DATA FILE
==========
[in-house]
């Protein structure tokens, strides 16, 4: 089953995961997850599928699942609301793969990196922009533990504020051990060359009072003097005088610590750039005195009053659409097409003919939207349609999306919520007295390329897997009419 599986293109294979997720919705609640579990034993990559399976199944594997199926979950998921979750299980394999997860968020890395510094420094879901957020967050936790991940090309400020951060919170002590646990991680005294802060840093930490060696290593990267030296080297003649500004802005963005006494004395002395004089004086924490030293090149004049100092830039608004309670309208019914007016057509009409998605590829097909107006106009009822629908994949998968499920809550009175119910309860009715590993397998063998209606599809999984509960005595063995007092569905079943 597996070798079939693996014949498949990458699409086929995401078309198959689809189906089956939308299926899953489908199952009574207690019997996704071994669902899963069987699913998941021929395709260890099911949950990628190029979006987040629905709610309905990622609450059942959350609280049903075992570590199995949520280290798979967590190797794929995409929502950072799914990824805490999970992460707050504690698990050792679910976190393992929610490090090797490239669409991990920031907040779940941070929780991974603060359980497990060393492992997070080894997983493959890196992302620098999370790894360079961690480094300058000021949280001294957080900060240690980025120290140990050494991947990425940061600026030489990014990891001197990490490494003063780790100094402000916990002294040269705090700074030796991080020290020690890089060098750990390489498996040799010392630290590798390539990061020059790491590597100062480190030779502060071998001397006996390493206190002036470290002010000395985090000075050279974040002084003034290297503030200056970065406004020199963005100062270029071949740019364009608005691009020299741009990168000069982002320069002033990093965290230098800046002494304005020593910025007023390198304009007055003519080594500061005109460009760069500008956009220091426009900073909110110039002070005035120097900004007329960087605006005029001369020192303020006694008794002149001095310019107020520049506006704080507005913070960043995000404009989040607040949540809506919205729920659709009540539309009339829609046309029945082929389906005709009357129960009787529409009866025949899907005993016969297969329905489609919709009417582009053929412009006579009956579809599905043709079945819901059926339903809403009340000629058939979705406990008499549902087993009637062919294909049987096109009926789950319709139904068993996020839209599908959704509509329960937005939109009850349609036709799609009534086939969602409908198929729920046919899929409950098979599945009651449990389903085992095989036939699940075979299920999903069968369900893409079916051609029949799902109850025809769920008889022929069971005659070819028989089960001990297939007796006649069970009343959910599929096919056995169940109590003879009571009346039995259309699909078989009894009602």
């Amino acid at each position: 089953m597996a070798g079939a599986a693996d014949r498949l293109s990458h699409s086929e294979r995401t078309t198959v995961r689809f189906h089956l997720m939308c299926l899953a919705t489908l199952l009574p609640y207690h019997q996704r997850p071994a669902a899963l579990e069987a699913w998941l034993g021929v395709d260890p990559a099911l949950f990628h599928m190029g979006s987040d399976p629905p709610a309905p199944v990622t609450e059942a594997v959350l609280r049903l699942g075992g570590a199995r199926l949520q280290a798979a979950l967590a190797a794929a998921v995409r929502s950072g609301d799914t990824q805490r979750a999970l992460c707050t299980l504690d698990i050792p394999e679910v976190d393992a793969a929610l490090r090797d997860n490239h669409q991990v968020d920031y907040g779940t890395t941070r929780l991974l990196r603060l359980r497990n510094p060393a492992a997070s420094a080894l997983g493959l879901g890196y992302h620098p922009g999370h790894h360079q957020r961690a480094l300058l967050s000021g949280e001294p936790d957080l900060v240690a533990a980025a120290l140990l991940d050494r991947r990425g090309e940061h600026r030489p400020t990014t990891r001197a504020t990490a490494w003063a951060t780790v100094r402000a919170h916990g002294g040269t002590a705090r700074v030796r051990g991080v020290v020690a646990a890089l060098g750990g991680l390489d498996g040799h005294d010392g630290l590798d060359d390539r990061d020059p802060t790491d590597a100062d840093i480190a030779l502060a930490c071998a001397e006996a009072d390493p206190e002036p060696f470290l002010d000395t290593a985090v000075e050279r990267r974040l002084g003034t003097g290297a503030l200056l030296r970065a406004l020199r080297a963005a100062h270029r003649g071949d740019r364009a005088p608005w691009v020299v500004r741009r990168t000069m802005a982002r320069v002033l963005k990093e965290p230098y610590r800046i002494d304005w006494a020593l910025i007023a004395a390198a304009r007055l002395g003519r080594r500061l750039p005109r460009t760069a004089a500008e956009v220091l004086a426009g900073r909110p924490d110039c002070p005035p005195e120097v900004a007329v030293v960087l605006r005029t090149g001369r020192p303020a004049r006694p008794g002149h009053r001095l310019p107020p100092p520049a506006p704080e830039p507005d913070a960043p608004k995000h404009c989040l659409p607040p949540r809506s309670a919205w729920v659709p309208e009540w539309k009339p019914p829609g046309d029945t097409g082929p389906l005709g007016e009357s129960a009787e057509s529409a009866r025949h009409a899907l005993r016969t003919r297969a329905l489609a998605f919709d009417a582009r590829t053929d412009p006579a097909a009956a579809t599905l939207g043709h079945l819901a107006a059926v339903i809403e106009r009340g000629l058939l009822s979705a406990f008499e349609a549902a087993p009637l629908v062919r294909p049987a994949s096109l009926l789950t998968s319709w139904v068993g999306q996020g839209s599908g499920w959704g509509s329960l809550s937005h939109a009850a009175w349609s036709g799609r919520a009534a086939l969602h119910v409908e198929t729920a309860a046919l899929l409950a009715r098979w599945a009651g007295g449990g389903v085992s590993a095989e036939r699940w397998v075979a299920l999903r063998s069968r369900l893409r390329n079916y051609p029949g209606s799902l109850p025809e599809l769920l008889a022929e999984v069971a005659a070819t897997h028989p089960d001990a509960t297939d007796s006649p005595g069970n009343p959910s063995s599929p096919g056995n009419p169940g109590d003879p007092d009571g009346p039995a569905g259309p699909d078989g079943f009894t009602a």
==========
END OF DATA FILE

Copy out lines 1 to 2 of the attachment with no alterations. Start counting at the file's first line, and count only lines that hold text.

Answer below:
[in-house]
């Protein structure tokens, strides 16, 4: 089953995961997850599928699942609301793969990196922009533990504020051990060359009072003097005088610590750039005195009053659409097409003919939207349609999306919520007295390329897997009419 599986293109294979997720919705609640579990034993990559399976199944594997199926979950998921979750299980394999997860968020890395510094420094879901957020967050936790991940090309400020951060919170002590646990991680005294802060840093930490060696290593990267030296080297003649500004802005963005006494004395002395004089004086924490030293090149004049100092830039608004309670309208019914007016057509009409998605590829097909107006106009009822629908994949998968499920809550009175119910309860009715590993397998063998209606599809999984509960005595063995007092569905079943 597996070798079939693996014949498949990458699409086929995401078309198959689809189906089956939308299926899953489908199952009574207690019997996704071994669902899963069987699913998941021929395709260890099911949950990628190029979006987040629905709610309905990622609450059942959350609280049903075992570590199995949520280290798979967590190797794929995409929502950072799914990824805490999970992460707050504690698990050792679910976190393992929610490090090797490239669409991990920031907040779940941070929780991974603060359980497990060393492992997070080894997983493959890196992302620098999370790894360079961690480094300058000021949280001294957080900060240690980025120290140990050494991947990425940061600026030489990014990891001197990490490494003063780790100094402000916990002294040269705090700074030796991080020290020690890089060098750990390489498996040799010392630290590798390539990061020059790491590597100062480190030779502060071998001397006996390493206190002036470290002010000395985090000075050279974040002084003034290297503030200056970065406004020199963005100062270029071949740019364009608005691009020299741009990168000069982002320069002033990093965290230098800046002494304005020593910025007023390198304009007055003519080594500061005109460009760069500008956009220091426009900073909110110039002070005035120097900004007329960087605006005029001369020192303020006694008794002149001095310019107020520049506006704080507005913070960043995000404009989040607040949540809506919205729920659709009540539309009339829609046309029945082929389906005709009357129960009787529409009866025949899907005993016969297969329905489609919709009417582009053929412009006579009956579809599905043709079945819901059926339903809403009340000629058939979705406990008499549902087993009637062919294909049987096109009926789950319709139904068993996020839209599908959704509509329960937005939109009850349609036709799609009534086939969602409908198929729920046919899929409950098979599945009651449990389903085992095989036939699940075979299920999903069968369900893409079916051609029949799902109850025809769920008889022929069971005659070819028989089960001990297939007796006649069970009343959910599929096919056995169940109590003879009571009346039995259309699909078989009894009602």